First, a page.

Thank you very much, metageologist, for responding.
Reading on the internet sure confused me. One article said that granite is useful because its breakdown causes the soil to be alkaline and helps with good plant growth.
thread from AquaticQuotient.com starts off saying that basically all of these responders know that granite is alkaline. There were several such articles with the basic premise that granite increased alkalinity. On the other hand, there were many articles saying the opposite. They supported my opening statement: "Since granite is igneous, I always thought that it didn't have any effect on water chemistry." The part about heavy metals didn't cross my mind though.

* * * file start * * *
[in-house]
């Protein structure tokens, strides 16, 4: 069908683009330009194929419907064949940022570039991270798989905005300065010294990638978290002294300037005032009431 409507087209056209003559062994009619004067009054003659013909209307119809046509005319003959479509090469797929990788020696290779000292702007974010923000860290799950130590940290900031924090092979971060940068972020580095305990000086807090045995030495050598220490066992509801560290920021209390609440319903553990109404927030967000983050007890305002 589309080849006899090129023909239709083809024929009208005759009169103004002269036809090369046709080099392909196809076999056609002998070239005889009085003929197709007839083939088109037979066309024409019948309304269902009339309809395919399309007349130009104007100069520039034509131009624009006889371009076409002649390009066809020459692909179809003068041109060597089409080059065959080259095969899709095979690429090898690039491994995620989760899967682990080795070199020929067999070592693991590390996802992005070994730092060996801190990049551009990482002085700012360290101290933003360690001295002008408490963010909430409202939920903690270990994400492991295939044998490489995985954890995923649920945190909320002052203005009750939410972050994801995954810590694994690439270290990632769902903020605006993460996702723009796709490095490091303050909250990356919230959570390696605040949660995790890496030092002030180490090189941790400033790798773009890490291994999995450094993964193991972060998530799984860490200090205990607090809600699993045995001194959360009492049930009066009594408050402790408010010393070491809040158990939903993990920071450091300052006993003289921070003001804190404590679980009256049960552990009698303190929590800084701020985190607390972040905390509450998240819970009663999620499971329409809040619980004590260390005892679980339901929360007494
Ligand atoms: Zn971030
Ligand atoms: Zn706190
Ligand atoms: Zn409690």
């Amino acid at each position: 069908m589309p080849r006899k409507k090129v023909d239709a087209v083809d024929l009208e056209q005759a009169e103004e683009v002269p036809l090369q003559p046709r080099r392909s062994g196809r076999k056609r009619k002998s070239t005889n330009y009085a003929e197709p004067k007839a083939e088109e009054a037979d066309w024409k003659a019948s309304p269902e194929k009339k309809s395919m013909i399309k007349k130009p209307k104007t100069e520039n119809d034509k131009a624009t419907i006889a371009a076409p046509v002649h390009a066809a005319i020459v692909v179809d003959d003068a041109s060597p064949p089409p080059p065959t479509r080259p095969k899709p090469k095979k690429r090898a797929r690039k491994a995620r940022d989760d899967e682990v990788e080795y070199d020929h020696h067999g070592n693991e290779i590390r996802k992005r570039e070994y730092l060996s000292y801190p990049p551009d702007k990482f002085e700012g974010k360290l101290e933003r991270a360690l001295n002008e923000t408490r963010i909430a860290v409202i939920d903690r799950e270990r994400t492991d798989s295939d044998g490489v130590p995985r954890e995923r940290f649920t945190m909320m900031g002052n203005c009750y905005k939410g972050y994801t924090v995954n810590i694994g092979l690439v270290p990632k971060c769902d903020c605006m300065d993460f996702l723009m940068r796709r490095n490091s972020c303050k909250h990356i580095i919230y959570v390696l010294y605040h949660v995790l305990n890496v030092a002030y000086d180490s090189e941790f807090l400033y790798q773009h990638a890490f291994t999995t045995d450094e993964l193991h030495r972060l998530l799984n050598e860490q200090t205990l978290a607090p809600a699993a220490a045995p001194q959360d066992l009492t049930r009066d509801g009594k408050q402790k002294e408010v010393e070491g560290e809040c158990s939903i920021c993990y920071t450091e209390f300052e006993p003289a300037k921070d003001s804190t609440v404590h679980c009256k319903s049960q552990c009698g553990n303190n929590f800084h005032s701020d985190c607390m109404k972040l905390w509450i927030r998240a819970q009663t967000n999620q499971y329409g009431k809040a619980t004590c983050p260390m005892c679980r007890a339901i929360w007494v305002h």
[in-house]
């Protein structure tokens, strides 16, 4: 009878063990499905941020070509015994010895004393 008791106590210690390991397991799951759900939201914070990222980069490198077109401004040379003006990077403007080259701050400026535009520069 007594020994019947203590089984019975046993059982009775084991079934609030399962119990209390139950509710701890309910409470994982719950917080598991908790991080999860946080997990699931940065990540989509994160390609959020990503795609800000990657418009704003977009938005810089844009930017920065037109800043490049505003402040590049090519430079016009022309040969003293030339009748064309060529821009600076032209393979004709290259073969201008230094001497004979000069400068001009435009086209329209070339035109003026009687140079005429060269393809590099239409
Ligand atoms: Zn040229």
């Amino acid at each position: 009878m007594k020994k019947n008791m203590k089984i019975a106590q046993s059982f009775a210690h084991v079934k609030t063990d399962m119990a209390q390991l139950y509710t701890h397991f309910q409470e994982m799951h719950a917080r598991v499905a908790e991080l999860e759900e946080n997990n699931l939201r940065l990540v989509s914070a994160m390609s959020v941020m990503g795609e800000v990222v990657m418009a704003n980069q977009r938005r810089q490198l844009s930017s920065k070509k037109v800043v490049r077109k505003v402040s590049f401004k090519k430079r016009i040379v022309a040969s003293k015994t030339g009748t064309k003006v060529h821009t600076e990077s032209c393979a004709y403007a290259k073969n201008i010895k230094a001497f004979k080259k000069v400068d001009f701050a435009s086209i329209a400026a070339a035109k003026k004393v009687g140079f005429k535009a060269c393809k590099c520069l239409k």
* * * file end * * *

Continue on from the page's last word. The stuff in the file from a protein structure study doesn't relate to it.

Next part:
I picked up some Muriatic Acid a little while ago and I'm going to pour some on a few of my granite rocks and see what happens.
This is interesting. My granite rocks are combinations of dark gray areas and white areas that are mottled in appearance. These rocks also have some white stripes in them. The white stripes fizzed when I poured Muriatic Acid on them. As an estimate, these white stripes make up less than 2% of the whole rock.
There is a gravel road near me. The granite gravel is basically all dark gray and white colors mixed together. I poured my MA in many spots and nothing fizzed.
This was fun. I live near the Uwharrie Mountains